Short Story Of the Day (flash fiction), Trilobite by Bill Chance

“Language is fossil poetry”
Ralph Waldo Emerson



I have been feeling in a deep hopeless rut lately, and I’m sure a lot of you have too. After writing another Sunday Snippet I decided to set an ambitious goal for myself. I’ll write a short piece of fiction every day and put it up here. Obviously, quality will vary – you get what you get. Length too – I’ll have to write something short on busy days. They will be raw first drafts and full of errors.

I’m not sure how long I can keep it up… I do write quickly, but coming up with an idea every day will be a difficult challenge. So far so good. Maybe a hundred in a row might be a good, achievable, and tough goal.

Here’s another one for today (#32). What do you think? Any comments, criticism, insults, ideas, prompts, abuse … anything is welcome. Feel free to comment or contact me.

Thanks for reading.



One day, decades ago, little Charlie Cook found a fossil shark’s tooth along a rocky road on a family vacation trip. He was mesmerized. He started to collect every book on fossils he could get his hands on – starting with the “Golden Nature Guide” that had 481 Illustrations in color. He devoured these books because that was how he was.

One day he was looking out the window while his parents drove into the country for an antique sale. His eyes grew wide as the car moved through a high road cut. Charlie recognized layers of limestone and shale… and what they would have to contain. He could almost feel the millennia piled up right there.

“Mom? Dad?” he said, “If I can get Reggie and Sherwood to come with me would you drive us out to this road cut and pick us up at the end of the day?”


“To look for fossils.”

“Are you sure that’s safe?”

“We’ll be careful.”

Charlie’s friends did not care about fossils but they were up to any kind of adventure. He misled his parents about what they would be doing; assuring that they would only be looking along the road. Once the car was gone, they started climbing all over the cliff – nimbly picking their way up and over the layers. Charlie had a real rock hammer his uncle gave him for Christmas and he was elated to be using it in the field.

It was one of the best days of Charlie’s life. They climbed, dug, and whacked at the stone with the pick end of the hammer. Their moms had even packed lunches: bologna, mayonnaise, and sheets of fake cheese on white bread with bags of chips and juice boxes.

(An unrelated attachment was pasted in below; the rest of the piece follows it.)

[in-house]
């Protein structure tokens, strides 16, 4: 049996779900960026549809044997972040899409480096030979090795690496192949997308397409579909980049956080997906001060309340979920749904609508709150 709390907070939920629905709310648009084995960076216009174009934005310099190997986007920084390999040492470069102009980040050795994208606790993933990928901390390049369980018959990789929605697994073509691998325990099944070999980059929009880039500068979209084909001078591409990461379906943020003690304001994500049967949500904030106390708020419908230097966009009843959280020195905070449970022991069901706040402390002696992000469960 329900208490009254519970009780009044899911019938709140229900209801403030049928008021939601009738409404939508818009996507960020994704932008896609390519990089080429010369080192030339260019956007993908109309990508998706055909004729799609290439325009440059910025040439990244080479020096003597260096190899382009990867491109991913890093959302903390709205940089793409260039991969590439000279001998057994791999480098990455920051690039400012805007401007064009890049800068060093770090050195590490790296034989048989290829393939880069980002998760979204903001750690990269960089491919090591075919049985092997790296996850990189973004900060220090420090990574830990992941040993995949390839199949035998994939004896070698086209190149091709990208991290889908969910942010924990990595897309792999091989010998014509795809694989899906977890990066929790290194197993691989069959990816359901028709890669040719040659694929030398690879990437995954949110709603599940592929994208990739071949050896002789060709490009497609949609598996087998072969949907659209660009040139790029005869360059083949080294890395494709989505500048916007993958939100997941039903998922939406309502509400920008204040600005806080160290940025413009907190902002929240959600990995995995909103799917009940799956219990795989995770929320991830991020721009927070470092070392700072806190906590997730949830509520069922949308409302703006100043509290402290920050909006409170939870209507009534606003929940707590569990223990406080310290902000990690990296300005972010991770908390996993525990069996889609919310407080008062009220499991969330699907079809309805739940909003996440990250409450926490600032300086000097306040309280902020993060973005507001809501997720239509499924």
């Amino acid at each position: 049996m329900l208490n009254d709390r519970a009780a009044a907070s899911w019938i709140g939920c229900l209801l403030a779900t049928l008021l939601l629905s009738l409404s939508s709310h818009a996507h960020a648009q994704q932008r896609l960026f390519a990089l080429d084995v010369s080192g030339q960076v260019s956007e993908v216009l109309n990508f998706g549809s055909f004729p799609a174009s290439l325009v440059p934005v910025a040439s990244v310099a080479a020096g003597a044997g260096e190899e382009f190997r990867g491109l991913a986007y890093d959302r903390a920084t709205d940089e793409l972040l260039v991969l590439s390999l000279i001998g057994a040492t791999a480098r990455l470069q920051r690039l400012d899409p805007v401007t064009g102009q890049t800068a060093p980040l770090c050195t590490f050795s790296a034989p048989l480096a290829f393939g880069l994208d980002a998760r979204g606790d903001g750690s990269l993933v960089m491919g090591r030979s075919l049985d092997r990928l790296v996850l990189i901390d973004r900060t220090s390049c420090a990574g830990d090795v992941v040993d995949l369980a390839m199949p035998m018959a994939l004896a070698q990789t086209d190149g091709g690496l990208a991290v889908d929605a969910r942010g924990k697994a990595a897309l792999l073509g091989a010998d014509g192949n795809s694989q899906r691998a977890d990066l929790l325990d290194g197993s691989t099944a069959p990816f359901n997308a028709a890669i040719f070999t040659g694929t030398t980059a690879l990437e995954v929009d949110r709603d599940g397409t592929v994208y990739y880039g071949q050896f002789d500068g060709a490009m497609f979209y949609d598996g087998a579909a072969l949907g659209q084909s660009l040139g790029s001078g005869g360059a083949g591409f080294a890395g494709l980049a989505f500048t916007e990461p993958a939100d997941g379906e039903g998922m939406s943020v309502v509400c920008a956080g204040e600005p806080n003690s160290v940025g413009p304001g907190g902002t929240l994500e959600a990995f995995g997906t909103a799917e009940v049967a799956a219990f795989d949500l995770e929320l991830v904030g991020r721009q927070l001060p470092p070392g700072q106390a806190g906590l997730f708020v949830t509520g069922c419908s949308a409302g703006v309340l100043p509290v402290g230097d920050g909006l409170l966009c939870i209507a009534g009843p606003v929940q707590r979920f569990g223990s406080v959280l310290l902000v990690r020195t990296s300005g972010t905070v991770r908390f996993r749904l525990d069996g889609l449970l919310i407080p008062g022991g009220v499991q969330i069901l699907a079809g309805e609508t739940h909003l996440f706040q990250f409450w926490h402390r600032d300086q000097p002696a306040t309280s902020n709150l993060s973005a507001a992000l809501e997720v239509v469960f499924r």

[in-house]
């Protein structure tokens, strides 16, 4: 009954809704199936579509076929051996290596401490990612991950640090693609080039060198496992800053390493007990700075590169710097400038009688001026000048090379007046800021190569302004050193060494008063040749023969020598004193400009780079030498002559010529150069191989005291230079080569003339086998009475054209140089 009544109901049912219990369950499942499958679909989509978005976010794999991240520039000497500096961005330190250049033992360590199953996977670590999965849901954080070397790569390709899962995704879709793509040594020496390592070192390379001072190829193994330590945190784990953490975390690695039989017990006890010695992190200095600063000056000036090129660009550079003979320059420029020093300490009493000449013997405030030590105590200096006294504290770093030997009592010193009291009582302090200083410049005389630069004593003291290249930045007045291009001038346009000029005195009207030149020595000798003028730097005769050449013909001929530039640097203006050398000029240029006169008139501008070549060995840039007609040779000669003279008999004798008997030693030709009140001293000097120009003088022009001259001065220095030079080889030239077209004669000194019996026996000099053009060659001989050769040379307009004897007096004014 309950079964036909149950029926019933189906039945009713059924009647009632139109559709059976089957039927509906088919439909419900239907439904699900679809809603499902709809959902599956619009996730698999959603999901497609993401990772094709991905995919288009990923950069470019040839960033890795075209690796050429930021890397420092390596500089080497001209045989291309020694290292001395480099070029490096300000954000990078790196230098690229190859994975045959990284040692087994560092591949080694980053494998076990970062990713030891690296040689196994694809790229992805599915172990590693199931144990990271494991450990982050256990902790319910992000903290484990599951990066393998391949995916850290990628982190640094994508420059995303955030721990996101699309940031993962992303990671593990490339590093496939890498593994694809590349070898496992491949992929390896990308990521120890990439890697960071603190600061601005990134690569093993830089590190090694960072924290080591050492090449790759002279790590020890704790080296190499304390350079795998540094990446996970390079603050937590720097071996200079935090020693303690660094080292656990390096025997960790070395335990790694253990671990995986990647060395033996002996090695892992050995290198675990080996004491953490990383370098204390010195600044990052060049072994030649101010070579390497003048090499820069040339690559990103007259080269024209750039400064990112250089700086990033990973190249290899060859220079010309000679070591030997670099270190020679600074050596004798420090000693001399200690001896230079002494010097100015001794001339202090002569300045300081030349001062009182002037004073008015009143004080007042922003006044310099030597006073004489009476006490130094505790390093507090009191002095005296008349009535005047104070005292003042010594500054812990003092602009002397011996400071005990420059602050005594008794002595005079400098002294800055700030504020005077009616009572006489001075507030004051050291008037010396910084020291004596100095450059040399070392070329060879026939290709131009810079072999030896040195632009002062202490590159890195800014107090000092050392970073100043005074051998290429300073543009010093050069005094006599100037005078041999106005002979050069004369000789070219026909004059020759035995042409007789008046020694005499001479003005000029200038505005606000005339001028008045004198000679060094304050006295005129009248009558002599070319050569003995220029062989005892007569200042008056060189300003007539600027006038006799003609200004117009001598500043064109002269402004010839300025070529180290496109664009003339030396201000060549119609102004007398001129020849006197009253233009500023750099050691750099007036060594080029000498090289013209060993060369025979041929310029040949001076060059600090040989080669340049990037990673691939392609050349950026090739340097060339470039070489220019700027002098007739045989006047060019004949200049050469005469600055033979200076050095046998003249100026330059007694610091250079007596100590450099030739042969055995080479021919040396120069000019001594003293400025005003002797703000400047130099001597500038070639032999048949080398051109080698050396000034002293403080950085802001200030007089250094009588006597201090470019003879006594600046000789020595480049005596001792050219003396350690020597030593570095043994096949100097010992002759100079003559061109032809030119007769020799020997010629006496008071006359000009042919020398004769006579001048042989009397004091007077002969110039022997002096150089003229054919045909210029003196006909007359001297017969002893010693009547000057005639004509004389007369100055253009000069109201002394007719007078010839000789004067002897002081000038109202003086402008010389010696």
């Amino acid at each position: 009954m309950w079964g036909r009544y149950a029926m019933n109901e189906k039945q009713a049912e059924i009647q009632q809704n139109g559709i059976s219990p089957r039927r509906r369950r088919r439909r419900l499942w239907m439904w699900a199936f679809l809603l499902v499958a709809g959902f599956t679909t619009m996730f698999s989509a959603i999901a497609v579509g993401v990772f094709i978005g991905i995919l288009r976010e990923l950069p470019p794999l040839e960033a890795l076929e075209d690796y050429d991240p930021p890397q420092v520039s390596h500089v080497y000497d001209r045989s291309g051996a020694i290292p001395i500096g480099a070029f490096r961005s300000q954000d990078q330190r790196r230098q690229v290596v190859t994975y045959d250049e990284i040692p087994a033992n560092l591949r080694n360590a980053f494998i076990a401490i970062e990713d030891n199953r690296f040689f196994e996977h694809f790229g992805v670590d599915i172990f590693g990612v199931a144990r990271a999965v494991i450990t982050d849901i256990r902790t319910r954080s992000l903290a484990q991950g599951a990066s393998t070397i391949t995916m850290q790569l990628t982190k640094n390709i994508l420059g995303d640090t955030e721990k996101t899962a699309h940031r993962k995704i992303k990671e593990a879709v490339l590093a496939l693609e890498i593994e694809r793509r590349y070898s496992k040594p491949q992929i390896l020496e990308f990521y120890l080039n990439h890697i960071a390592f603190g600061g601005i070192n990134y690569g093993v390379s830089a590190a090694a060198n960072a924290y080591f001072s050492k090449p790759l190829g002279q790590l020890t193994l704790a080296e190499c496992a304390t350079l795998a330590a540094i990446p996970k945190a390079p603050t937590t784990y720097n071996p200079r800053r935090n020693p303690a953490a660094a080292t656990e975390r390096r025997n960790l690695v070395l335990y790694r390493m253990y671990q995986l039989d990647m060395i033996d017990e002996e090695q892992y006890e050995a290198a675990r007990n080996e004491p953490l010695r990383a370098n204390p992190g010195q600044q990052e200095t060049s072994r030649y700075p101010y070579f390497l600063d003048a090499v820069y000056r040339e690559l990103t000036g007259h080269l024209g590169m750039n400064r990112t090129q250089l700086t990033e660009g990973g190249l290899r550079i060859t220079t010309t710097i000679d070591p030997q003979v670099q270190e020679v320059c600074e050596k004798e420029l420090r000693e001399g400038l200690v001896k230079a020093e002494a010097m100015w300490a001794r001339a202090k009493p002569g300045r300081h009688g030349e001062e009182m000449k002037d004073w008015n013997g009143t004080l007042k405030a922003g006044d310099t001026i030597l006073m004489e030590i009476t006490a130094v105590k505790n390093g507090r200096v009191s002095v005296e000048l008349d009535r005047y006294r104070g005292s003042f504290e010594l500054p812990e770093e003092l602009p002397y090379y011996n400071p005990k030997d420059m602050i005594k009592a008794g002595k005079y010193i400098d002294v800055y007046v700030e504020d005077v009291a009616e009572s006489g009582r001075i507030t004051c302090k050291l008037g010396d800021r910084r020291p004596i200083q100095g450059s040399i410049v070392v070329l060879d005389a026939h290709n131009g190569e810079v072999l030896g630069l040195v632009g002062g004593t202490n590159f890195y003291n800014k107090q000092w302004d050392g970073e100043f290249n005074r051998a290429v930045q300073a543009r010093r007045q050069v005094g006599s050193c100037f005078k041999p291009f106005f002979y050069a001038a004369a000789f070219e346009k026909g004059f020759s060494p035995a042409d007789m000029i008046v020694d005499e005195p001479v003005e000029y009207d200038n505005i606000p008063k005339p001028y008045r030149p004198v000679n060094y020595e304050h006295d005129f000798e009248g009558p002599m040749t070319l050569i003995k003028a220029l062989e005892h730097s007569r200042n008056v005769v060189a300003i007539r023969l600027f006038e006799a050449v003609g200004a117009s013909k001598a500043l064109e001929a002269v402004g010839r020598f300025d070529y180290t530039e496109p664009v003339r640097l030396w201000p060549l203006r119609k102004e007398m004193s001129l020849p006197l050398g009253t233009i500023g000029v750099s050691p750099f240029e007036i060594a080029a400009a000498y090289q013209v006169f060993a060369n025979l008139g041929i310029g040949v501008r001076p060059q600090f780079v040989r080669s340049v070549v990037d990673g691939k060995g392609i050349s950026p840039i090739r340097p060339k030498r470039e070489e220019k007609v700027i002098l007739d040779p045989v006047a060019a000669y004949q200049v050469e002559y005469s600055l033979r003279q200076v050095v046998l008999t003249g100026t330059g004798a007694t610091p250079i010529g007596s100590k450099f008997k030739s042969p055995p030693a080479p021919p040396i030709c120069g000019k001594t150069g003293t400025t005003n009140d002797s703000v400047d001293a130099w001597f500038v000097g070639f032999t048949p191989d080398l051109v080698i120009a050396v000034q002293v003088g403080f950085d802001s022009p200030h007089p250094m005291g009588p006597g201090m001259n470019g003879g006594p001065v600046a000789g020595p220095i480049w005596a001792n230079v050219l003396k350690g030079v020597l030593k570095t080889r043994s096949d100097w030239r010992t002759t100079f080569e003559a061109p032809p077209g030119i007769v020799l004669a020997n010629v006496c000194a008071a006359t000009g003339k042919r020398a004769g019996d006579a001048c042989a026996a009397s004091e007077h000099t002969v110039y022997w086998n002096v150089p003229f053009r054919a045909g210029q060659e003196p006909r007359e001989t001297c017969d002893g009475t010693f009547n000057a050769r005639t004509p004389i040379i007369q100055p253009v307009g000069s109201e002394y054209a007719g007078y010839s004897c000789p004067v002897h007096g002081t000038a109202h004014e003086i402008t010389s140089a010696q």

And they found fossils. Mostly the corrugated cylinders or individual disks of crinoids. These were cool and all over the place. They even found a couple wedge shaped brachiopods. Nothing rare or amazing – but a good haul for a kid. Charlie scrubbed the rocks and lined them up on a shelf in his room – prized possessions.

Over the years, as he grew, Charlie would go looking for fossils. He found a few, more than most, but there was one prey he never caught – a trilobite. He always wanted one – but never found one. It was no big deal. There are remote places where you can go – a flight, a four-wheel-drive-rental, long lonely drive, isolated camping – and you can pay to dig for trilobites. But it never worked out – he never went.

Finally, he broke down in a rock shop and bought a little trilobite in a plastic box. He had one. But he hadn’t found it himself and it never went onto the prized shelf.

Now, twenty years on, Chas Cook was a geologist who, like every other geologist at that time, worked for a hydrocarbon exploration company. He was stuck in a low walled cubicle high in the air among the mirrored glass crystal canyons downtown. Instead of traipsing around in the wild, digging up and looking at the remnants of animals that lived millions of years ago, he was stuck at a desk reviewing reports that the lucky bastards out in the field sent in.

The day was getting long and boring when Chas noticed a commotion along the windows next to the maze of cubicles. There was a buzz with everyone pointing at the street. He walked over to see a huge fountain streaming high in the roadway below. A water main had burst deep under the pavement. Of course, the whole office rushed to the elevators and outside to see the show.

Not long after they clustered together on the sidewalk, the city began turning the pressure off and the giant geyser began to dissipate. All that remained was a decent flow that gurgled up from deep below but never made it into the air.

Everyone else let out a sigh of disappointment and headed back up to the office but Chas noticed that the water was pulling a lot of coarse gravel through the broken asphalt from deep below and spreading it out across the street.

“Urban geology!” he shouted. “I’ll bet there are fossils in there.”

Chas waded out into the water, bent over and began picking through the gravel. It was a cornucopia of ancient critters – Chas supposed that the street was over an ancient rocky beach and the water from the leak was lifting all that good stuff up and delivering it to him.

There were (at least pieces of):








… Then, there it was… right on the street perched and cushioned on a little bed of sand, a small but complete and perfectly preserved Trilobite.

Chas snatched it up and held it high and proud. He looked around at the massive buildings, the traffic, the commuter train going by, the crowds of onlookers, the colossal city itself perched above the  unknown remains of millions of years. He breathed in the exhaust, fumes and smoke and listened to the dense urban cacophony of horns, rumblings and shouts. What an unexpected place for an ancient extinct Trilobite to end up. But it had.

And he had found it.



Rumour Is A Pipe

“Rumour is a pipe
Blown by surmises, jealousies, conjectures
And of so easy and so plain a stop
That the blunt monster with uncounted heads,
The still-discordant wavering multitude,
Can play upon it.”

― William Shakespeare, Henry IV, Part 2

Downtown Dallas, Texas